# Implementation details¶

## Polynomial multiplication¶

The main bottleneck of `NuFHE`

gates is bootstrapping, and in it the most time is taken by multiplication of polynomials. In the FHE scheme used, the polynomials are negacyclic (modulo \(x^N + 1\), where \(N = 1024\) by default), defined for integers modulo \(2^{32}\) (with the coefficients stored as signed 32-bit integers). One of the factors always has coefficients in range \([-1024, 1024)\). Two methods are can be used for multiplication, convolution via FFT and convolution via NTT (number theory transform) [1].

### FFT¶

Since the polynomials are negacyclic, it is not enough to transform the coefficients to Fourier space, multiply them and then transform the result back — that would correspond to the regular cyclic convolution, that is multiplication of polynomials modulo \(x^N - 1\). Our polynomials are negacyclic, which makes things slightly more complicated.

A straightforward approach is to extend the array of each polynomial’s coefficients, turning \((a_0, \dots, a_{N-1})\) into \((a_0, \dots, a_{N-1}, -a_0, \dots, -a_{N-1})\). This way the regular convolution of these extended arrays will result in the negacyclic convolution of original arrays.

The Fourier transform of such a signal (of total size \(2N\)) results in an array containing only \(N\) non-zero elements (in the positions with odd indices), of which the last \(N/2\) are complex conjugates of the first \(N/2\). This indicates that a transform of size \(N/2\) should be sufficient to obtain it. And indeed, if one uses standard approaches [2] and takes advantage of the two properties of the extended array: real elements and antiperiodicity, the problem can be reduced to a transform of size \(N/2\) with some pre- and post-processing.

The algorithm built this way maps poorly on the execution model of a GPU, because the pre- and post-processing required is not perfectly parallelizable. In `NuFHE`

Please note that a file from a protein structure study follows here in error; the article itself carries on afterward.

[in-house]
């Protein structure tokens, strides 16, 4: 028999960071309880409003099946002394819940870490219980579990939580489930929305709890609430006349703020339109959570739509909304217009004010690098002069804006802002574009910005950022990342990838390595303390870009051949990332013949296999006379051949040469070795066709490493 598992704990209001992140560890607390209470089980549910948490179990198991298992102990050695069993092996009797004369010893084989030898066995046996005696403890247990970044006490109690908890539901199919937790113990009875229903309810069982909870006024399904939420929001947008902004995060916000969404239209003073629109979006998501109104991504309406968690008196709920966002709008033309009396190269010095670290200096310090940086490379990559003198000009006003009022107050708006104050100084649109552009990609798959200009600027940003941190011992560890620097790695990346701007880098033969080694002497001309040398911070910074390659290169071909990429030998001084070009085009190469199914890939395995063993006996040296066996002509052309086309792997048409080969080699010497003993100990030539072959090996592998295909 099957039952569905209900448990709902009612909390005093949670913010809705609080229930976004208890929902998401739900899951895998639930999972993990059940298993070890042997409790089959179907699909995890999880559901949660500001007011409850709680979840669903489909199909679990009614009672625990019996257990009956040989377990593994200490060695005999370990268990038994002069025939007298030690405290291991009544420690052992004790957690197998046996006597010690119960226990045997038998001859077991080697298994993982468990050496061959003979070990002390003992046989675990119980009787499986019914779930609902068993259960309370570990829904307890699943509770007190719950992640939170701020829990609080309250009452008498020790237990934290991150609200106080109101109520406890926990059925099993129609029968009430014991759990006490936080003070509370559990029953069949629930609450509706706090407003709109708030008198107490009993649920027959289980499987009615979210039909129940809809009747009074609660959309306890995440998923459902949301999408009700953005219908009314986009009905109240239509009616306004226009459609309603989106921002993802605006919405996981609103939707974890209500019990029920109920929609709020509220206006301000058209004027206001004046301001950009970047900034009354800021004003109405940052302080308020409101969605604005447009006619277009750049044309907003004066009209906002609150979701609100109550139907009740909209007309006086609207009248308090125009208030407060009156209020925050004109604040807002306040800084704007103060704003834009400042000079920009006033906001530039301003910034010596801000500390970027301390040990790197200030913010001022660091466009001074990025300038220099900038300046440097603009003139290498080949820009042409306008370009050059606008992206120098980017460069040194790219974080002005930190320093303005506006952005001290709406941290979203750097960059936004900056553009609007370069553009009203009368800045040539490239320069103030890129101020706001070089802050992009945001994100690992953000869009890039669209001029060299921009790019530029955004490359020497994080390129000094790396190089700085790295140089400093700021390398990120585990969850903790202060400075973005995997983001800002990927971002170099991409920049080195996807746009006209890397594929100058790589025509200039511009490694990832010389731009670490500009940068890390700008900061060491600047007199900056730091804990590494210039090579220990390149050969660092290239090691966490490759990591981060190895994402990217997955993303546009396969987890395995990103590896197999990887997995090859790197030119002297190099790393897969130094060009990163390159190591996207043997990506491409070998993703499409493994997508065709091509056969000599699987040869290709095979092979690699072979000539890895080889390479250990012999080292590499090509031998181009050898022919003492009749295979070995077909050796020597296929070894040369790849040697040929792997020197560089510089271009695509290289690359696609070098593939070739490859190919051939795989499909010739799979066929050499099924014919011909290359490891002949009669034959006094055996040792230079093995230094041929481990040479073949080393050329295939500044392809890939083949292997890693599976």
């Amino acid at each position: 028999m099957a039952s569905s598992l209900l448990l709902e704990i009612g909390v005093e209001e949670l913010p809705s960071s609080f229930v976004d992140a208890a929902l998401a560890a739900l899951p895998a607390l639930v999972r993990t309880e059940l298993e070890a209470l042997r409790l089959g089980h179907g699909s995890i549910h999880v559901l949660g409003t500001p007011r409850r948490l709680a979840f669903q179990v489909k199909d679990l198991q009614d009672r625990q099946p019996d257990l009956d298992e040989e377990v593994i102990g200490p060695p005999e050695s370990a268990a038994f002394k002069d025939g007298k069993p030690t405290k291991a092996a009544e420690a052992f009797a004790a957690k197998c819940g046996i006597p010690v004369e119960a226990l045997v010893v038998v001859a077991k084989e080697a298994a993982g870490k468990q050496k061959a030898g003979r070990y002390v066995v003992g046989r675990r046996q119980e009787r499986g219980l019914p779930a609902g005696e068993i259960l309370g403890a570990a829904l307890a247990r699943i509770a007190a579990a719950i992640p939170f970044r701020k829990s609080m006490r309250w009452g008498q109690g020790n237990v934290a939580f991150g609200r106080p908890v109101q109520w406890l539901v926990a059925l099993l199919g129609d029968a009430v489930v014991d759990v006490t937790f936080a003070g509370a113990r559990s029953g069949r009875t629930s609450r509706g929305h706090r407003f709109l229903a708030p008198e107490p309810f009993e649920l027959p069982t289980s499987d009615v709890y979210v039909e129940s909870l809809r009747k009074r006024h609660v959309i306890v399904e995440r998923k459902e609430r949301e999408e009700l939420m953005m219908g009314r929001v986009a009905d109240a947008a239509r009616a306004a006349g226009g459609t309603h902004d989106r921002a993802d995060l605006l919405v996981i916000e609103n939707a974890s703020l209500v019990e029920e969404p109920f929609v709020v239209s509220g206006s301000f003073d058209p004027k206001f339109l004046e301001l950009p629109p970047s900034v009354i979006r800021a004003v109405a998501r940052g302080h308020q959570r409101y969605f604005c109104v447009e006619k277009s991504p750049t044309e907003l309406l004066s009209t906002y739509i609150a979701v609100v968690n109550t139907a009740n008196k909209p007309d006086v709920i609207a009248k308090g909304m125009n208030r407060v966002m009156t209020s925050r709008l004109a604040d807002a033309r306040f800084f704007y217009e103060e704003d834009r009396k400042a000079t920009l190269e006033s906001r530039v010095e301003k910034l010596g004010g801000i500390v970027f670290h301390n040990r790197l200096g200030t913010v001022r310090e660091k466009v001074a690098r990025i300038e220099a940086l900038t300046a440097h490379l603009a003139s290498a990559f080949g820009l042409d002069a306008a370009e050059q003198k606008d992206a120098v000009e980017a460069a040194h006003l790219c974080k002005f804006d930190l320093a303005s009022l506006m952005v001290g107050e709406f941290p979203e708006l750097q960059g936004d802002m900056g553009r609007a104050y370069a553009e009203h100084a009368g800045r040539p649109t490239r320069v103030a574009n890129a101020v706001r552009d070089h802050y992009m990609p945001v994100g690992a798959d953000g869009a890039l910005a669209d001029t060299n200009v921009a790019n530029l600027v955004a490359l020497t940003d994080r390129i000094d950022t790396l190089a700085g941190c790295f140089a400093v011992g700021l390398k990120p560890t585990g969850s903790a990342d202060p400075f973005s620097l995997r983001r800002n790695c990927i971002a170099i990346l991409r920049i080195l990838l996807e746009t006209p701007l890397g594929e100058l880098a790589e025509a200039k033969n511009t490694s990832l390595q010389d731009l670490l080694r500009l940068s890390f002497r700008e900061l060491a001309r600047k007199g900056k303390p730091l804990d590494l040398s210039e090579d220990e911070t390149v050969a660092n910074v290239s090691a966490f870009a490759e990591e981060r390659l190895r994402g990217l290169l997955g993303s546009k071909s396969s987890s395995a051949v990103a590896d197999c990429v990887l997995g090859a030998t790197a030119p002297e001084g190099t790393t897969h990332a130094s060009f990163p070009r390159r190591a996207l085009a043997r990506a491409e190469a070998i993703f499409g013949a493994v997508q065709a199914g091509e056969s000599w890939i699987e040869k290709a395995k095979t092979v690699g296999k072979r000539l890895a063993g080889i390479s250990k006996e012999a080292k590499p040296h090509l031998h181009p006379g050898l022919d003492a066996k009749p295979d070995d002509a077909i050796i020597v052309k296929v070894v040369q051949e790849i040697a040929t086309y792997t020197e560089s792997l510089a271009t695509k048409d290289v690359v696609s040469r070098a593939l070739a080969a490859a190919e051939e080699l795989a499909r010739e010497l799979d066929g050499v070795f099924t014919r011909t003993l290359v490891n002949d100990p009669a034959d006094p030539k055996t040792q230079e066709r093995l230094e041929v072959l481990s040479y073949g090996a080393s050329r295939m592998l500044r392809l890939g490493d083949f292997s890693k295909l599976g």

a technique based on D. J. Bernstein’s tangent FFT [3] [4] is used, which in its core still has an \(N/2\)-size Fourier transform, but with a much simpler processing.

The algorithm is as follows. Given a vector \(\boldsymbol{a}\) of length \(N\), we define the forward transform as:

where \(\boldsymbol{b}\) is a \(N/2\)-vector with the elements

and \(w = \exp\left( -\pi i / N \right)\) is a \(2N\)-th root of unity. Note that the complex vector \(\boldsymbol{c}\) consists of the first \(N/2\) non-zero elements Fourier-transformed extended coefficient array described above, except in a different order. Since we will only use the Fourier-space array for convolution, the order does not matter.

The inverse transform \(\boldsymbol{a} = \mathrm{ITFFT} \left[ \boldsymbol{c} \right]\) is calculated as:

Using this pair of transforms, the negacyclic multiplication of two polynomials with coefficients \(\boldsymbol{u}\) and \(\boldsymbol{v}\) is performed simply as

where \(\circ\) stands for elementwise multiplication of two vectors.

Such pre- and post-processing is simple, perfectly parallel and requires only sequential memory access, which makes it ideal for use on a GPU.

Note that this method will only work as long as the maximum possible result does not exceed the capacity of the floating point number used for the underlying FFT (since the modulo \(2^{32}\) can only be taken after the FFT). In our case we have coefficients limited by 32 bits and 11 bits respectively, plus 10 bits due to the polynomial size (1024), which fits into 53 bits of the double-precision floating-point significand.